This question is a recurrent one in many projects dealing with mobile robotics and there is no largely recognized benchmarking scenario. Often the validation scenarios are adapted to the approach of the project, allowing to better show the performances of the proposed approach, of course. In ASCENS we have a different goal: we need a scenario where the various parameters can be modulated, where we can check a global approach and meet several challenges: modeling of complex environments or tasks, optimization, need for adaptation, fault tolerance, task allocation, constrains satisfaction, etc. Moreover the scenario has to be implemented both in simulation and on real robots.
Although not recognized as a benchmarking scenario in the whole mobile robotics community, "foraging" represent a class of tasks that is often used, especially in bio-inspired robotics. This task already includes coverage of an area, transportation and storage. These subtasks allow already dealing with task allocation and resources optimization challenges, for instance. Despite all this, we still found this task too simple and decided to add one interesting constraint: an external toxic source, potentially damaging the robots themselves. The final scenario looks very much like a "search and rescue" scenario, described in the following illustration:
In this scenario we have a home and a victim to rescue in a toxic environment. The home is in a safe zone protected from the toxic waves by a protection wall. The victim is in a zone exposed to the toxic waves. Within the environment there are construction blocks that can be used to build protection walls. The goal is to bring the victim to the home. We can split the whole mission in three phases: search, protect and retrieve.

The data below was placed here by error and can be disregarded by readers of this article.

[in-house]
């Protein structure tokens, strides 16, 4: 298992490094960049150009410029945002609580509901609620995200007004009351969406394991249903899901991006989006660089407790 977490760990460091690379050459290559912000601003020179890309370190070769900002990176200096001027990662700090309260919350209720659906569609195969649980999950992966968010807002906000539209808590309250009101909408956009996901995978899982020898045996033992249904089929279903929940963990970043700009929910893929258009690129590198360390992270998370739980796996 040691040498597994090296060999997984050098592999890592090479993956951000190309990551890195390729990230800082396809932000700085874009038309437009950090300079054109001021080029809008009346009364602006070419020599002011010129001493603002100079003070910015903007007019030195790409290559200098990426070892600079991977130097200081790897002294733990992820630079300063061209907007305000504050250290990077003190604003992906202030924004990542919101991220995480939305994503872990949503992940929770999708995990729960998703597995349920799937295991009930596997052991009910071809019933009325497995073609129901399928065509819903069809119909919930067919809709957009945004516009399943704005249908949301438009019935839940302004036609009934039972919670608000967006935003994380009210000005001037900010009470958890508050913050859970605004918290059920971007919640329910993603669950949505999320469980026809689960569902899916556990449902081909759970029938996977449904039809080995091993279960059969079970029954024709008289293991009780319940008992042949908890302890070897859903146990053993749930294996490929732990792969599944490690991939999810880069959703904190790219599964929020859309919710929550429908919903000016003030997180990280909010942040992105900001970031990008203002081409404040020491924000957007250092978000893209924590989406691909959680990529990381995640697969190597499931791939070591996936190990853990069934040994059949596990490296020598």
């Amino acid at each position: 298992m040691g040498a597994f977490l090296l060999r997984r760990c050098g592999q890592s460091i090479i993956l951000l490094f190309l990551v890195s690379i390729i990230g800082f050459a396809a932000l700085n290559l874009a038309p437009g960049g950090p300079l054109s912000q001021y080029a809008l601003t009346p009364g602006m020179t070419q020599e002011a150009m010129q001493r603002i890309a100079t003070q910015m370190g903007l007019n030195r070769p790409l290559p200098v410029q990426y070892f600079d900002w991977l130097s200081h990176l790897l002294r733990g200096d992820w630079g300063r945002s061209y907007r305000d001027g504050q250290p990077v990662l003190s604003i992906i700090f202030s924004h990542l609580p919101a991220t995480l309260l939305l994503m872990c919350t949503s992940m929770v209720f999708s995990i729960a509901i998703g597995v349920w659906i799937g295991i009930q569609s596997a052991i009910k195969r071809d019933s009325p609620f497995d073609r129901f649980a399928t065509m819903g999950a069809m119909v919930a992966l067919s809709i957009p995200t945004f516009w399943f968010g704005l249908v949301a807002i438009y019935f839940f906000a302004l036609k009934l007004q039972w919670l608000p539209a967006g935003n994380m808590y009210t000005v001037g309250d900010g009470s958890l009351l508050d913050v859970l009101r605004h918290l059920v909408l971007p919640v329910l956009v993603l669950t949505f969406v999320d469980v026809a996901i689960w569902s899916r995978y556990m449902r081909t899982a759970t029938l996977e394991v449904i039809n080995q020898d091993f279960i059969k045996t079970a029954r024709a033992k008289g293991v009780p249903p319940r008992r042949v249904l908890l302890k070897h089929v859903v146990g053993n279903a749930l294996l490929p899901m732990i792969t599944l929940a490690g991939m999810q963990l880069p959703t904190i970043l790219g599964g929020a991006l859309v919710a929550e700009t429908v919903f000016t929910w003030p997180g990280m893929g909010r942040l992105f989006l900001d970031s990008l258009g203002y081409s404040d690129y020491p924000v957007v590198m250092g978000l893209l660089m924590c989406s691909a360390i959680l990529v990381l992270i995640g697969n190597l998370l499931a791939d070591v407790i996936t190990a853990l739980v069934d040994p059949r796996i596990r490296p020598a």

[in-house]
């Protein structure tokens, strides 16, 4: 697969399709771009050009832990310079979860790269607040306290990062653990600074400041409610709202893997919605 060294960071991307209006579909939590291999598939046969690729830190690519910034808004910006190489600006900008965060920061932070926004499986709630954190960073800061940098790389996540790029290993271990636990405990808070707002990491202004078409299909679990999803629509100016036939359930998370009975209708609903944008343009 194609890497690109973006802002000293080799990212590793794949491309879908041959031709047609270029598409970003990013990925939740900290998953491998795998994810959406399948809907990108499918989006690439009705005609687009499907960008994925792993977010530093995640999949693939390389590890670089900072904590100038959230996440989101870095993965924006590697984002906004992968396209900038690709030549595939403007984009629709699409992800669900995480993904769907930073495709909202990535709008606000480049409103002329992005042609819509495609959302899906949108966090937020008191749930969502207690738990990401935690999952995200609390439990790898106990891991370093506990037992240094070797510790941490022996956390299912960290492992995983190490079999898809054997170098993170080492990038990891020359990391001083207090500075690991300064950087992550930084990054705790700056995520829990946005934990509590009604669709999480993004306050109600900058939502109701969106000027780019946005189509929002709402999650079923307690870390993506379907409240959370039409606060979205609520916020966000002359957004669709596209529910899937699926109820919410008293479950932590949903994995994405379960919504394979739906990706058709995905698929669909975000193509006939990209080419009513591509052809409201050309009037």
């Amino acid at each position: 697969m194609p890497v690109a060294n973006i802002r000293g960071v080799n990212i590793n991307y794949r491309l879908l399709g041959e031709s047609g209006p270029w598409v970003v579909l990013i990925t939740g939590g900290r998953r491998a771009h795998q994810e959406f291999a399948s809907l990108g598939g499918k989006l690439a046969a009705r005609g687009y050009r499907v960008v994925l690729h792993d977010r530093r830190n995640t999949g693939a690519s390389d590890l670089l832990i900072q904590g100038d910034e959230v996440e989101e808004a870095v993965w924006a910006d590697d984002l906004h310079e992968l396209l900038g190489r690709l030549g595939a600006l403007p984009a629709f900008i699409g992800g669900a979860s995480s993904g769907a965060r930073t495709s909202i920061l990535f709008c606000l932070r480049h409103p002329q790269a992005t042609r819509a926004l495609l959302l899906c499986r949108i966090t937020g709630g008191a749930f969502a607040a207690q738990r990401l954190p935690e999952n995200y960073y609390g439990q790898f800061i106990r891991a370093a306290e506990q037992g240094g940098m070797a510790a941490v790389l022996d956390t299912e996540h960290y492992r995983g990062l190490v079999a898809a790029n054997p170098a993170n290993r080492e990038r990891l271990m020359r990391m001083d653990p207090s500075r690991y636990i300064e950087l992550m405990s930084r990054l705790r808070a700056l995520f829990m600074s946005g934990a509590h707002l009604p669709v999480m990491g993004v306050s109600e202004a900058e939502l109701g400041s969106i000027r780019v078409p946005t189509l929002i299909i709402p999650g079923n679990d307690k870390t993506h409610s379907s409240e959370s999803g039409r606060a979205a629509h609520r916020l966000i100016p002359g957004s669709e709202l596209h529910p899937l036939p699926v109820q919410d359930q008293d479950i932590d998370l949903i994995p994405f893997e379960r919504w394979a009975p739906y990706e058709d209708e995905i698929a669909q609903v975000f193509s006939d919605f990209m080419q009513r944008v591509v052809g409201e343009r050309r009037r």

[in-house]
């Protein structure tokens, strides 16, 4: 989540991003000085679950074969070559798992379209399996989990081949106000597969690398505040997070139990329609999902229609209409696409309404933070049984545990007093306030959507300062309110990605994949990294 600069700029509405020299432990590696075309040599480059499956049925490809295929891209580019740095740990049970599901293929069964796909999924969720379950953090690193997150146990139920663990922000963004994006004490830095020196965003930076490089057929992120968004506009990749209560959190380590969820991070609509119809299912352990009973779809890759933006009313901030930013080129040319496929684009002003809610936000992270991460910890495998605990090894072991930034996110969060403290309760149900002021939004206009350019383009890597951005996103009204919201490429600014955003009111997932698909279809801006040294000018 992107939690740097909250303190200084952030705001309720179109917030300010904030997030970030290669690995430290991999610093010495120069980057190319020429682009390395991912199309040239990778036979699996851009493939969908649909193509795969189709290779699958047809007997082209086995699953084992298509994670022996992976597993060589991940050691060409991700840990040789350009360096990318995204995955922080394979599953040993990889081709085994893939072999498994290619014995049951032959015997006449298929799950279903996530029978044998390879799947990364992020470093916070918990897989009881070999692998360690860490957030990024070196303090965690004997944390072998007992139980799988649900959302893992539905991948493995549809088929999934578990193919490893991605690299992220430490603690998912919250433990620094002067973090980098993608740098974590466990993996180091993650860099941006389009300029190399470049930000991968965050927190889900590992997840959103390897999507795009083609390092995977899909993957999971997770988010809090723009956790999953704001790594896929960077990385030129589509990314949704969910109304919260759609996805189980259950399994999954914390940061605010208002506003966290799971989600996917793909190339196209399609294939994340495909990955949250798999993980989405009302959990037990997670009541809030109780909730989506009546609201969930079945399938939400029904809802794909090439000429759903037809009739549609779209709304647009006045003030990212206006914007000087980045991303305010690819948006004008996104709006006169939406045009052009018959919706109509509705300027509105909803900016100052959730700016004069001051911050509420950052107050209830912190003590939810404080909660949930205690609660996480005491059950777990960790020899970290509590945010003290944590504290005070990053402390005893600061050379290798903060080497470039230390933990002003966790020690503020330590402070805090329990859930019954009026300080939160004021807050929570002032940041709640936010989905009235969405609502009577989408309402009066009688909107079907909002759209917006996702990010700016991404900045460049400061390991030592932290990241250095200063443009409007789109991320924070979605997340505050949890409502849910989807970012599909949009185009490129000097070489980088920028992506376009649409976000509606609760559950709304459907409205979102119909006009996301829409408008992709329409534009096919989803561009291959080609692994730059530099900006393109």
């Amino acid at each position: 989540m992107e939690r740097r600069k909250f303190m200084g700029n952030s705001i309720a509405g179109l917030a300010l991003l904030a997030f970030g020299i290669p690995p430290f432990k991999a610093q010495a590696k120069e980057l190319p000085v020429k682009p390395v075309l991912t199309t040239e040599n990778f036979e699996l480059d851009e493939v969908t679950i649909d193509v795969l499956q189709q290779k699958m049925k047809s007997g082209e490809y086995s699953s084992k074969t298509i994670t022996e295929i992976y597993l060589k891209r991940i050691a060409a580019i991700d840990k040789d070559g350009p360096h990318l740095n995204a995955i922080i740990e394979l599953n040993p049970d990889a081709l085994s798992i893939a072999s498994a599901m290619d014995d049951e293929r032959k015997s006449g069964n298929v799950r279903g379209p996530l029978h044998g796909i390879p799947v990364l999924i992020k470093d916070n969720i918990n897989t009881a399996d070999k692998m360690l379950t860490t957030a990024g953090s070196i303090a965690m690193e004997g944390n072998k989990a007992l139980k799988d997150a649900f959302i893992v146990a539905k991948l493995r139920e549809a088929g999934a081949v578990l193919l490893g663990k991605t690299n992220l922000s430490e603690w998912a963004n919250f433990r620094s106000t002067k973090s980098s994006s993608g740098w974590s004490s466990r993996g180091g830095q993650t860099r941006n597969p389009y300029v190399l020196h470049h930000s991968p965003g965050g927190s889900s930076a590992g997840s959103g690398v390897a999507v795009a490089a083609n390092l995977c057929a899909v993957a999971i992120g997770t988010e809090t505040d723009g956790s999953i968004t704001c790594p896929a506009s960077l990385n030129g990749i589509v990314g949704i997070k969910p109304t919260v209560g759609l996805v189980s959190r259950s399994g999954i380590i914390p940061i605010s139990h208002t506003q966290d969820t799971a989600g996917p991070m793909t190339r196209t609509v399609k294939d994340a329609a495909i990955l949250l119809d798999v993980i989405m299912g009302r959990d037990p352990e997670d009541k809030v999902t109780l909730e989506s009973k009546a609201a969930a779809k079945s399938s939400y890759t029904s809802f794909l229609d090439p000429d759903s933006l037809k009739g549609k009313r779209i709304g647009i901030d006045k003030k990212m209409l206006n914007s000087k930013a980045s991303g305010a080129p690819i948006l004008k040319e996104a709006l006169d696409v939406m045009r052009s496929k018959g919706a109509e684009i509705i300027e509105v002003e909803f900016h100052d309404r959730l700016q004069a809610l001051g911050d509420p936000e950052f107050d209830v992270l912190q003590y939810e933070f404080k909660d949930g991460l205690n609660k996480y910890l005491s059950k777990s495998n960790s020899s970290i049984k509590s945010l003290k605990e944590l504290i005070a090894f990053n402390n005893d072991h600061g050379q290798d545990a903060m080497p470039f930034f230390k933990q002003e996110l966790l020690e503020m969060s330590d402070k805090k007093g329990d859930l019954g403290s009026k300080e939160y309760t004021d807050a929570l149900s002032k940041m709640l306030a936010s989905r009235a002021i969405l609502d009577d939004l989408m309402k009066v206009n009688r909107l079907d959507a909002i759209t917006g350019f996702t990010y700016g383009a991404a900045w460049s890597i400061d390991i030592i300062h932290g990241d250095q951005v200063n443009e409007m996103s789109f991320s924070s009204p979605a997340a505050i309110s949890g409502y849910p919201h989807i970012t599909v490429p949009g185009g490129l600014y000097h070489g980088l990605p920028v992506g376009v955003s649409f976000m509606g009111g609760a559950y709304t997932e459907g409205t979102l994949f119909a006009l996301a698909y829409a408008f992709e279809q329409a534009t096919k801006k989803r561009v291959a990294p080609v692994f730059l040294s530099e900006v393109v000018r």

This scenario is very interesting because it allows exploring, among others:
- Various types of tasks such as exploration, target location, transport of building blocks, construction and collective transport of large objects.
- Sequential as well as parallel actions. Robots can search and in parallel protect, or run these two phases in a sequential way.
- Task allocation, as robots could have different tasks.
- Optimization of resources, as robots have limited resources and could be damaged by the toxic waves.
- Bio-inspired as well as classical AI approaches.
- Simulated and real implementations, as all elements of the scenario can be implemented using our marXbot robots. The toxic waves can be implemented using a lateral light source, colored or modulated.
All these aspects can be pushed to the highest complexity, or reduced to permit simple solutions, depending on the focus of the research. We believe that we have here all the components to generate a set of compatible scenarios that can, combined, address a class of real-world applications.
Francesco Mondada and Michael Bonani